Now that Apple has effectively erased any hope for Flash on mobile devices (by uprooting it on the most valuable smartphone, media player and tablet platforms, and then salting the iOS soil it would hope to grow in), the act of passively failing to preinstall it on new Macs seems downright friendly. Considering that Mac OS X only amounts to 10 percent of the PC market, the initial absence of a Flash plugin on new Macs will have much less of an impact on notebooks and desktops compared to the complete lack of Flash on iOS, which represents the most valuable majority of mobile devices. Outside of the iOS, Adobe is struggling to launch betas of Flash for the various other operating systems on mobile devices, while it enjoys a strong presence on desktop PCs, nearly of which run Windows.
However, that situation would change dramatically were Microsoft to follow Apple’s lead in dropping Flash from pre-installation on Windows PC. Apple’s “it’s for user security” explanation could give Microsoft a pass against any sort of legal challenge by Adobe, and Microsoft would certainly benefit from being able to bundle Silverlight exclusively. If Microsoft copied Apple, the installed base of Flash on the desktop would drop precipitously, putting the onus on Adobe to market and distribute Flash just like Apple has to sell QuickTime and iTunes rather than rely on Microsoft to do it for the company. Recall that Macromedia attained its initial popularity for Flash because of a bundling deal with Microsoft. What the company gives it can take away.
Even if Microsoft were to fail to follow Apple’s lead, the relatively small market share of the Mac is more influential than it may seem. Mac users are not only more influential as a marketing demographic due to greater wealth and education, but they also make up disproportionally high numbers among consumers and in education. NPD’s retail market share numbers already give Apple more than 20 percent of US market share among consumers, and in education Apple owns half or more of many segments. Turning Flash into an opt-in platform among these users would have a significant impact on how attractive Flash is to developers and advertisers, compounded by the conspicuous lack of Flash on the iPhone, iPod touch, and iPad.
It won’t take much to further erode the already stagnant mindshare of Adobe’s Flash, particularly as mobile devices continue to replace and expand upon the plateauing market for PCs. And as Apple continues to eat up market share in the mature market for PCs, the lack of Flash on new Macs will only hasten its demise. Adobe has always relied on third parties to distribute Flash for it; now it needs something to sell Flash the way the iPod helped Apple to spread the installed base of iTunes and QuickTime among PC users. I do not see Adobe successfully pulling anything off along these lines.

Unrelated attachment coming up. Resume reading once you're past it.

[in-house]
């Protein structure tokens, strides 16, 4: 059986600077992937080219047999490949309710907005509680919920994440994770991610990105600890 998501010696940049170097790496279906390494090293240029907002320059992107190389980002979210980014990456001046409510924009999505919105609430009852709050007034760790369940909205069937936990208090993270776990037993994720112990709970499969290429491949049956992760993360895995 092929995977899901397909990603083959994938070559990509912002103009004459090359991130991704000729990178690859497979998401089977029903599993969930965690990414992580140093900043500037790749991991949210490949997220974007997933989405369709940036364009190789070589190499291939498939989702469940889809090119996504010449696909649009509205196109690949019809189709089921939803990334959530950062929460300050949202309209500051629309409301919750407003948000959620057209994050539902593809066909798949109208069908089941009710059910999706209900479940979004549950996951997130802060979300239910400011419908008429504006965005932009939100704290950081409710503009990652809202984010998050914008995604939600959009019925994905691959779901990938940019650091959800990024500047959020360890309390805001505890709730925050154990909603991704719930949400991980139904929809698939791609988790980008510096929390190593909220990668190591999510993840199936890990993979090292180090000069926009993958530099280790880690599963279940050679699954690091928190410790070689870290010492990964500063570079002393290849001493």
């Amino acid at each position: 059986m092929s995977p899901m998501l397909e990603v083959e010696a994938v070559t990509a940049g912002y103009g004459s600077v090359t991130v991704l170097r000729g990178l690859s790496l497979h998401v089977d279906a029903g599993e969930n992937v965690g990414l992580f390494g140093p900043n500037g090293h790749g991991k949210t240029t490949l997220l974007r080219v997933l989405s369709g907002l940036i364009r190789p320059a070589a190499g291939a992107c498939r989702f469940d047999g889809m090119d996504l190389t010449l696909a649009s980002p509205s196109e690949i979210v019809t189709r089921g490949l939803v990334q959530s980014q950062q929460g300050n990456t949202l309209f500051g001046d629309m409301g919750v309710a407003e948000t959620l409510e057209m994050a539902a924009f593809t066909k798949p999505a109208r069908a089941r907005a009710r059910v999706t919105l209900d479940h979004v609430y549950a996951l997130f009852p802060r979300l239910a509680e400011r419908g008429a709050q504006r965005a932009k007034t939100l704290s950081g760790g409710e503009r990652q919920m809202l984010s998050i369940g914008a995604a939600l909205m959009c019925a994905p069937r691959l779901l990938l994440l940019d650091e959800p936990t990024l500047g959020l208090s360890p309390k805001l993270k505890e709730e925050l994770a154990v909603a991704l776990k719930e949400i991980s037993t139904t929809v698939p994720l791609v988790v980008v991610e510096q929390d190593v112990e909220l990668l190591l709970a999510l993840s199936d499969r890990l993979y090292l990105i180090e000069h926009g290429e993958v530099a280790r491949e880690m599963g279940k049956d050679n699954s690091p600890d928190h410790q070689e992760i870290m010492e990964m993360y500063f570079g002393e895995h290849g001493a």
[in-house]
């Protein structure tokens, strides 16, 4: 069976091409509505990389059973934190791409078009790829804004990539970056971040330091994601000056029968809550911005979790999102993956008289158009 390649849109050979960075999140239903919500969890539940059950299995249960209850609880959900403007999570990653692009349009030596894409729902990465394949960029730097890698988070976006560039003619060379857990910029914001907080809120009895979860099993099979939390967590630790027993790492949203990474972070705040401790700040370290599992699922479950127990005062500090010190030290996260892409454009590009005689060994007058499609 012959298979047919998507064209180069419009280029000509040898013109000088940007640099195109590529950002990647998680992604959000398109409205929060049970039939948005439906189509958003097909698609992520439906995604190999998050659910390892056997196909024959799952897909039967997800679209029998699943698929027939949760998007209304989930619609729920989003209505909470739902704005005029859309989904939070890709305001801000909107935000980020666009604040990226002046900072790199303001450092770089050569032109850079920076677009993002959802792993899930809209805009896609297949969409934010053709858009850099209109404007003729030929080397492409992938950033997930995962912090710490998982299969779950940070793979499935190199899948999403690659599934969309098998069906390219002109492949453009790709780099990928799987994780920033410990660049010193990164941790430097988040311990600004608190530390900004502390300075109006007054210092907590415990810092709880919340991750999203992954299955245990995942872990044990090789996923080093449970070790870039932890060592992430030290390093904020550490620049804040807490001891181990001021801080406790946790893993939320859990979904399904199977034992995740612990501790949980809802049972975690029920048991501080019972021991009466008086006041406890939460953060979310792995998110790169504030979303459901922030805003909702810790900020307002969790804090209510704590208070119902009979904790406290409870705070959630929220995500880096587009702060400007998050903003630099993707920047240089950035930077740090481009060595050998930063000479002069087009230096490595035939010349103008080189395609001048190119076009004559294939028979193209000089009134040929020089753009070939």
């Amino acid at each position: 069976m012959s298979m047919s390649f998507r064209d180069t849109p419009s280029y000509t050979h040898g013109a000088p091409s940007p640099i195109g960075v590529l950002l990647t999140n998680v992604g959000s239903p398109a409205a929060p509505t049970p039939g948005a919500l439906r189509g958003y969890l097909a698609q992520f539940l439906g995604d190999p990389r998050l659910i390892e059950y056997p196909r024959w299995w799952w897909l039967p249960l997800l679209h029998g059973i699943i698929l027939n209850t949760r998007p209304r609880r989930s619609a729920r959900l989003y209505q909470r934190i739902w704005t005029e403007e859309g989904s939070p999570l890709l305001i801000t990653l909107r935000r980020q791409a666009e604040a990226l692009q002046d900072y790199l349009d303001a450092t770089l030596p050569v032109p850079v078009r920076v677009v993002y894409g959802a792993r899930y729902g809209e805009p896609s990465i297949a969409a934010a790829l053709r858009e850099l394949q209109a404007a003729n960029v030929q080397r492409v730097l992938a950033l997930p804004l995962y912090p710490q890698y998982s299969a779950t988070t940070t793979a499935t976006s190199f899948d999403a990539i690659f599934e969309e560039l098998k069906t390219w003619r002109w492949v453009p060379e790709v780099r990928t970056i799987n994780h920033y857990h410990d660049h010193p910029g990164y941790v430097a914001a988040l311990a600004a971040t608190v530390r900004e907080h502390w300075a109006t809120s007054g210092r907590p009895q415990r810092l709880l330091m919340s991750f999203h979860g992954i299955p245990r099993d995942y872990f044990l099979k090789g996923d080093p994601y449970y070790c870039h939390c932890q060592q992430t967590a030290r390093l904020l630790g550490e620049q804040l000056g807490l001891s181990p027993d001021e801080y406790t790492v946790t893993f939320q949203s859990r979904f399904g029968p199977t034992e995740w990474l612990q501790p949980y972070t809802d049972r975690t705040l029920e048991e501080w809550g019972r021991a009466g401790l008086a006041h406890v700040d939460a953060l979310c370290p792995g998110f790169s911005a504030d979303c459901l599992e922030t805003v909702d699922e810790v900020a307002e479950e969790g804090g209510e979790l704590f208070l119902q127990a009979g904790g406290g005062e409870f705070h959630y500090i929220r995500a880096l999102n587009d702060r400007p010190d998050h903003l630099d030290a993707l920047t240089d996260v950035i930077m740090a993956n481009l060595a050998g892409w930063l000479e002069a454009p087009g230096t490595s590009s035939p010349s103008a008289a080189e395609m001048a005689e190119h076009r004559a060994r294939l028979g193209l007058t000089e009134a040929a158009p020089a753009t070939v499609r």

What about Java?
Apple doesn’t really have a adversarial relationship with Java in the way it does with Flash. Apple isn’t trying to push some Java-alternative against an established status quo the way it is working to push web standards to replace Flash. True, Apple would rather have developers use Objective-C and Cocoa rather than build Java apps, but there isn’t much direct competition. Java is already dead on the desktop, and there’s no threat to Apple’s Cocoa from Java on mobile devices. Conversely, Apple doesn’t offer any Cocoa-based server side products that challenge Java in that market; the company actually makes extensive use of Java itself in its WebObjects and other custom server-side products and services.
The reason Apple is pulling away from maintaing Java for Mac OS X isn’t to starve the platform to death (as it would like to do with Flash) or to focus attention on Cocoa (the two aren’t vying for any shared spotlight). Apple is just working to save itself some effort. Recall that somewhere around half of the vulnerabilities reported for Mac OS X by the very disingenuous group at Secunia are actually problems in Java.
Microsoft likes to make hay about vulnerability counts, and has regularly made completely false comparisons between the “vulnerabilities” in Apple’s entire distribution of Mac OS X (and all the third party and open software included in it, including Flash and Java) and a portion of the software included within the definition of Windows.
By not bundling a Java runtime, Apple can save itself a lot of work, shed some weight in Mac OS X, and drop responsibility for all the vulnerabilities discovered within Java itself and in Apple’s customizations to Java on the Mac. Users can keep using Apple’s existing version of Java and transition to newer builds released either by Oracle itself (which uses Java to deploy its own products on the Mac) or the community at large. Unlike Flash (or Java ME among mobile devices), nothing Apple does related to Java within Mac OS X is likely to have a significant impact on how Java is used in the server and enterprise markets where it currently thrives.
For end users however, Apple’s pulling out of Java maintenance means the company will have more resources to devote to core OS development, user interface enhancements, and new software such as iWork, Pro Apps, and the Mac App Store initiative. Issues around Java for Mac developers should solve themselves, while the question of Flash is likely to answered by a succinct “no.”